Tag Archives: J. Cole

Top 20 Albums Of 2011

No intro needed — with no further ado, here are my top 20 albums of 2011 (in order of release date).

  1. Frank Ocean – Nostalgia, Ultra (Feb. 18) — Odd Future and Tyler, the Creator burst on the scene this year, but Ocean stole the show with this tape that was so grandeur it would earn him songwriting credits for Beyonce, and placement on Watch The Throne. Witty songwriting, smooth vocals and drum-heavy, 808 production make this a great, easy listen. The standout cut Novacane was one of the best R&B records of the year.
  2. Adele – 21 (Feb. 21) — 2011 was Adele’s year all the way around. Charting and platinum in over a dozen countries, she cut across genres and cultures, as great music should — a testament to her soulful sound. 21 yielded two Billboard number 1 singles, and the critical and commercial acclaim to match. Moving 5 million-plus units, this is the best-selling album since 2004.
  3. Marsha Ambrosius – Late Nights, Early Mornings (March 1) — Long respected as one of the most talented vocalists and songwriters in the game, she further cemented her place with this debut solo album on which she produced a majority of the songs and wrote (or co-wrote) all of them. Sensual from beginning to end and it never feels forced.
  4. Raekwon – Shaolin Vs. Wu-Tang (March 6)  — For awhile, Chef Rae had the best hip-hop album of the year. Feature-heavy and a tad long, yes, but it comes together quite nicely.
  5. The Weeknd – House of Balloons (March 21) — In the same vein as Frank Ocean, the Weeknd made his initial mark with a debut mixtape and then proceeded to dominate the rest of the year — musically and virally. This is what jumped the whole thing off and he hasn’t looked back since.
  6. Big K.R.I.T. – Return of 4Eva (March 28) — KRIT came all-the-way-correct with his first mixtape, but he blew my mind with this one. Just listened to the entire thing all the way through again last week and it sounded just as stellar as the first time. Incredible production, soul samples, and some of the tightest rhymes and flows spit all year.
  7. Fly Union – TGTC (April 26) — How these cats continue to remain slept-on absolutely baffles me (and is proof that a lot of the blogs, labels, A&Rs, etc. aren’t doing their damn job). After a year or two of buzz-building via free “Value Pack” EPs, this was their first full-length project. Their chemistry is great (all in-house production), the content is diverse and relative, and it really doesn’t sound like anything else that’s out right now. Plus the features — namely BJ The Chicago Kid — are on point.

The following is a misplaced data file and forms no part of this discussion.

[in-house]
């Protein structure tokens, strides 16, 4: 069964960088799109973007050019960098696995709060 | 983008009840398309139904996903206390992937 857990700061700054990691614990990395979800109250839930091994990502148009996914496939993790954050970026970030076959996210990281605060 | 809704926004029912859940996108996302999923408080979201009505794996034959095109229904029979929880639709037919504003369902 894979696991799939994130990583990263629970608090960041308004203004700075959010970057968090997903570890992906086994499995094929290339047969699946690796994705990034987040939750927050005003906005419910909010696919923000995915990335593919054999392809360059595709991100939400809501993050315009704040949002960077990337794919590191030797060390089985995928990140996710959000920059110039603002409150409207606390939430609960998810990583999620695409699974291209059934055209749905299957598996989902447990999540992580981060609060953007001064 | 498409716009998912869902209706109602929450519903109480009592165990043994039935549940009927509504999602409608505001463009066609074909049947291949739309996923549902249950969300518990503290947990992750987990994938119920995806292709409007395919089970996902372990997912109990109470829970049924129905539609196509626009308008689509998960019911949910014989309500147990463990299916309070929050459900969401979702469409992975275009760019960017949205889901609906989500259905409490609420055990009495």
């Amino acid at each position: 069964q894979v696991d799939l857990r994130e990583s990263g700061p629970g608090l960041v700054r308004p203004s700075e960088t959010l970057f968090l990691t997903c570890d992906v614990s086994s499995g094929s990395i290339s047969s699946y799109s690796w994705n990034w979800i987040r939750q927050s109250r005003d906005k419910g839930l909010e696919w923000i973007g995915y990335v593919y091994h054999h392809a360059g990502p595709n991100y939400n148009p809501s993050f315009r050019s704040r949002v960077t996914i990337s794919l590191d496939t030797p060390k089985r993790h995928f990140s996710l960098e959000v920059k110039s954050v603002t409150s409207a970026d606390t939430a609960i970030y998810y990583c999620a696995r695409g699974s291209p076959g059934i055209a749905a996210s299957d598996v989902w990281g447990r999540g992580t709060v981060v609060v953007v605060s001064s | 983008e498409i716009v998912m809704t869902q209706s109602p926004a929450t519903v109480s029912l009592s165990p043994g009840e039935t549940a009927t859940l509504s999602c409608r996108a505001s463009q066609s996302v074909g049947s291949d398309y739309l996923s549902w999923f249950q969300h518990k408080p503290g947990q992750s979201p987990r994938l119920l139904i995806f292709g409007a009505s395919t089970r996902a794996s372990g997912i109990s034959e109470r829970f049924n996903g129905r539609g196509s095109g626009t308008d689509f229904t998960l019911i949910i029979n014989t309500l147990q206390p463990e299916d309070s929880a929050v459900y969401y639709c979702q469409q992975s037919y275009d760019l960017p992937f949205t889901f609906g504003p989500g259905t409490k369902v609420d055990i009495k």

8. Bad Meets Evil (Eminem & Royce Da 5’9″) – Hell: The Sequel (June 13) — Two godbody MCs and they rip this shit to shreds. Period.
  9. Big Sean – Finally Famous (June 28) — Big Sean shocked me a little bit — this, I thought, was a really good album. Much credit goes to No I.D., who blessed Sean with incredible production, but Sean could have dropped the ball and he didn’t. Three hit records (two number 1s) and counting on here. Real solid work.
  10. Beyonce – 4 (June 28) — Not sure how this is still yet to hit the platinum mark, but that shouldn’t take away from the quality of this album. Beyonce did a great job a channelling earlier eras and influences — there are some really strong records on here, especially Party (one of my favorites of the year) and Love On Top.
  11. Dom Kennedy – From The West Side, With Love II (June 28) — Dom came through with one of the best flowing albums of the year. From Grind’n to Money Don’t Stop to OPM to 2 MPH, and on and on, this is something great to ride to. Real playa shit all the way through.
  12. Kendrick Lamar – Section.80 (July 2) — Sonically, this is the most advanced shit I’ve heard this year. We knew Lamar could rhyme but he really showed his ability construct a complete body of work, a skill many lack today. Conceptually this joint is off the charts. This is really, really dense, but it gets better with each spin. Been listening the day to it since dropped and I’m yet to tire of it. Blew 99 percent of everything else clean out of the water.
  13. Jay-Z & Kanye West – Watch The Throne (August 12) — That people had the nerve to hate on this is pretty outrageous. Higher expectations are the only possible explanation. Even if they didn’t meet them (in the eyes of some), they came close and still landed far beyond most anyone else in hip-hop. No Church In The Wild is the best intro of the year — that joint drives. Otis is the best sample of the year. Niggas In Paris has taken on a life of its own. Murder To Excellence is phenomenal. Great sampling, great production, and sick rhymes….and cats we’re hating.
  14. J. Cole – Cole World: The Sideline Story (Sept. 27) — This has grown on me more than any album this year — especially the back end. There’s still some things I think Cole could have done differently, but there’s no question that the pros heavily outweigh the negatives.
  15. Phonte – Charity Starts At Home (Sept. 27) — Phonte is now near the top of my “most underrated MCs doing it” list. While this was his solo debut, he’s obviously a seasoned vet from his Little Brother and Foreign Exchange days. Not only can he rhyme with the best of them, but his singing is on-point, the production is solid and the content is excellent.
  16. Freddie Gibbs – Cold Day In Hell (Oct. 31) — Gibbs has me all the way on board now, and this is what did it. The flow is razor-sharp.
  17. Pac Div – The Div (Nov. 8) — This is another one that’s continued to get better with time, albeit short. There’s some tracks that really knock on here, but Pac Div really wins when they smoothen things out, and that happens often on The Div. “The system for you to be a part of it”, says Mibbs on High Five. “Declare your independence.” Indeed, they do.
  18. Drake – Take Care (Nov. 15) — People love to hate on Drake, but there’s no denying this album. More than anything, it’s 100 percent cohesive. Whether he’s rapping or singing, the canvas, often provided by 40, is perfect. Hit records are galore, but never forced, and the guest appearances are well-placed.
  19. The Roots – undun (Dec. 13) — It’s between this and Section.80 for hip-hop album of the year, in my opinion. Conceptually, sequentially, lyrically, cinematically, musically, it’s flawless.